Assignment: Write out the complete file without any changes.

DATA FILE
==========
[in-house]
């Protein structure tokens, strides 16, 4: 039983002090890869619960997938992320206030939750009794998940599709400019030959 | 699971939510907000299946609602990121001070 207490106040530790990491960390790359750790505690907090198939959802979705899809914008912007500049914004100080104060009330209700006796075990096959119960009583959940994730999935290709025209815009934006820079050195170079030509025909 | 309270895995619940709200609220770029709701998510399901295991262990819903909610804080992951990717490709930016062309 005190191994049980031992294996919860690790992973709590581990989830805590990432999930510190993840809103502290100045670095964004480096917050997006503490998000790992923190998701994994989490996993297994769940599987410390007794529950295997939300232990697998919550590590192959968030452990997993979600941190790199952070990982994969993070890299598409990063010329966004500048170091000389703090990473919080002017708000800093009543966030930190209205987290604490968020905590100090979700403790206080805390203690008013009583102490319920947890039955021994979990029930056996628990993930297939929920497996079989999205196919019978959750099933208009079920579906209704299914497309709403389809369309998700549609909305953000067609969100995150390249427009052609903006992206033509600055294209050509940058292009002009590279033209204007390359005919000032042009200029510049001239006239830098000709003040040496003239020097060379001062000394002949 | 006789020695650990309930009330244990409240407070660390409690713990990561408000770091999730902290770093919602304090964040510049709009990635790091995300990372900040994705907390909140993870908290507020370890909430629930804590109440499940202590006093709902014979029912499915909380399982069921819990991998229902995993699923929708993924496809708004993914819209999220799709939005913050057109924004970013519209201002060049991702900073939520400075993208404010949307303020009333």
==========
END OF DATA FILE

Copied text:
[in-house]
């Protein structure tokens, strides 16, 4: 039983002090890869619960997938992320206030939750009794998940599709400019030959 | 699971939510907000299946609602990121001070 207490106040530790990491960390790359750790505690907090198939959802979705899809914008912007500049914004100080104060009330209700006796075990096959119960009583959940994730999935290709025209815009934006820079050195170079030509025909 | 309270895995619940709200609220770029709701998510399901295991262990819903909610804080992951990717490709930016062309 005190191994049980031992294996919860690790992973709590581990989830805590990432999930510190993840809103502290100045670095964004480096917050997006503490998000790992923190998701994994989490996993297994769940599987410390007794529950295997939300232990697998919550590590192959968030452990997993979600941190790199952070990982994969993070890299598409990063010329966004500048170091000389703090990473919080002017708000800093009543966030930190209205987290604490968020905590100090979700403790206080805390203690008013009583102490319920947890039955021994979990029930056996628990993930297939929920497996079989999205196919019978959750099933208009079920579906209704299914497309709403389809369309998700549609909305953000067609969100995150390249427009052609903006992206033509600055294209050509940058292009002009590279033209204007390359005919000032042009200029510049001239006239830098000709003040040496003239020097060379001062000394002949 | 006789020695650990309930009330244990409240407070660390409690713990990561408000770091999730902290770093919602304090964040510049709009990635790091995300990372900040994705907390909140993870908290507020370890909430629930804590109440499940202590006093709902014979029912499915909380399982069921819990991998229902995993699923929708993924496809708004993914819209999220799709939005913050057109924004970013519209201002060049991702900073939520400075993208404010949307303020009333």